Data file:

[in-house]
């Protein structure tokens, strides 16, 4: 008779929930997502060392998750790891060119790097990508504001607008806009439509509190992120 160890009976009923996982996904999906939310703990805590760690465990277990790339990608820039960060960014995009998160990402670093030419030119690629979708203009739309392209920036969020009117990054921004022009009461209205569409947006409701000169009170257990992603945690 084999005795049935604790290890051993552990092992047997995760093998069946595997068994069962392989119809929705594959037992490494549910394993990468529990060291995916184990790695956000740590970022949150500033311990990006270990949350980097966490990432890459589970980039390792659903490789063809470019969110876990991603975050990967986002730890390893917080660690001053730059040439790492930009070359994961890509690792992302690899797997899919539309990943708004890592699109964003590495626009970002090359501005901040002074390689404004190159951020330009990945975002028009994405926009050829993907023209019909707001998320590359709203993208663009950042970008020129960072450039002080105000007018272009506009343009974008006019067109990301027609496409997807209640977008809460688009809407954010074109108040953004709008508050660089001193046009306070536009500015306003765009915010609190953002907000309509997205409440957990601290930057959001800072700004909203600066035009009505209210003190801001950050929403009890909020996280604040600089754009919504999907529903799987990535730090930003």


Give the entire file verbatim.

[in-house]
């Protein structure tokens, strides 16, 4: 008779929930997502060392998750790891060119790097990508504001607008806009439509509190992120 160890009976009923996982996904999906939310703990805590760690465990277990790339990608820039960060960014995009998160990402670093030419030119690629979708203009739309392209920036969020009117990054921004022009009461209205569409947006409701000169009170257990992603945690 084999005795049935604790290890051993552990092992047997995760093998069946595997068994069962392989119809929705594959037992490494549910394993990468529990060291995916184990790695956000740590970022949150500033311990990006270990949350980097966490990432890459589970980039390792659903490789063809470019969110876990991603975050990967986002730890390893917080660690001053730059040439790492930009070359994961890509690792992302690899797997899919539309990943708004890592699109964003590495626009970002090359501005901040002074390689404004190159951020330009990945975002028009994405926009050829993907023209019909707001998320590359709203993208663009950042970008020129960072450039002080105000007018272009506009343009974008006019067109990301027609496409997807209640977008809460688009809407954010074109108040953004709008508050660089001193046009306070536009500015306003765009915010609190953002907000309509997205409440957990601290930057959001800072700004909203600066035009009505209210003190801001950050929403009890909020996280604040600089754009919504999907529903799987990535730090930003």